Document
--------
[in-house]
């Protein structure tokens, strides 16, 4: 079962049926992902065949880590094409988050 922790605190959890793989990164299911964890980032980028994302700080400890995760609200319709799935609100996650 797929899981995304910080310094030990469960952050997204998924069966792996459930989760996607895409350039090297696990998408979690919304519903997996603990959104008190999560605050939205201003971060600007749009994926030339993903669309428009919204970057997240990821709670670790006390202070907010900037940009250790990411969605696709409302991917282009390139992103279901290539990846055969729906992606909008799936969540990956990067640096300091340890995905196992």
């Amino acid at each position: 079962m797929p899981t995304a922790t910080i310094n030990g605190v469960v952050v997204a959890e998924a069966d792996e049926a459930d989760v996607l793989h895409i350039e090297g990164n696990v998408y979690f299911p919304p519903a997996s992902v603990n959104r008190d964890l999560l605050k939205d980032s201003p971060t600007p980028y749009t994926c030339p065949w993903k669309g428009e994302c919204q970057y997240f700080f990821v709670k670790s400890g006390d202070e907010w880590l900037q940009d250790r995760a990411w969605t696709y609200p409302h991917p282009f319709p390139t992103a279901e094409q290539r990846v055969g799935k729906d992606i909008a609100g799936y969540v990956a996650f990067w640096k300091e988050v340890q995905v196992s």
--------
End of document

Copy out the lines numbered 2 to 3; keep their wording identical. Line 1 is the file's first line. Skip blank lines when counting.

């Protein structure tokens, strides 16, 4: 079962049926992902065949880590094409988050 922790605190959890793989990164299911964890980032980028994302700080400890995760609200319709799935609100996650 797929899981995304910080310094030990469960952050997204998924069966792996459930989760996607895409350039090297696990998408979690919304519903997996603990959104008190999560605050939205201003971060600007749009994926030339993903669309428009919204970057997240990821709670670790006390202070907010900037940009250790990411969605696709409302991917282009390139992103279901290539990846055969729906992606909008799936969540990956990067640096300091340890995905196992």
């Amino acid at each position: 079962m797929p899981t995304a922790t910080i310094n030990g605190v469960v952050v997204a959890e998924a069966d792996e049926a459930d989760v996607l793989h895409i350039e090297g990164n696990v998408y979690f299911p919304p519903a997996s992902v603990n959104r008190d964890l999560l605050k939205d980032s201003p971060t600007p980028y749009t994926c030339p065949w993903k669309g428009e994302c919204q970057y997240f700080f990821v709670k670790s400890g006390d202070e907010w880590l900037q940009d250790r995760a990411w969605t696709y609200p409302h991917p282009f319709p390139t992103a279901e094409q290539r990846v055969g799935k729906d992606i909008a609100g799936y969540v990956a996650f990067w640096k300091e988050v340890q995905v196992s």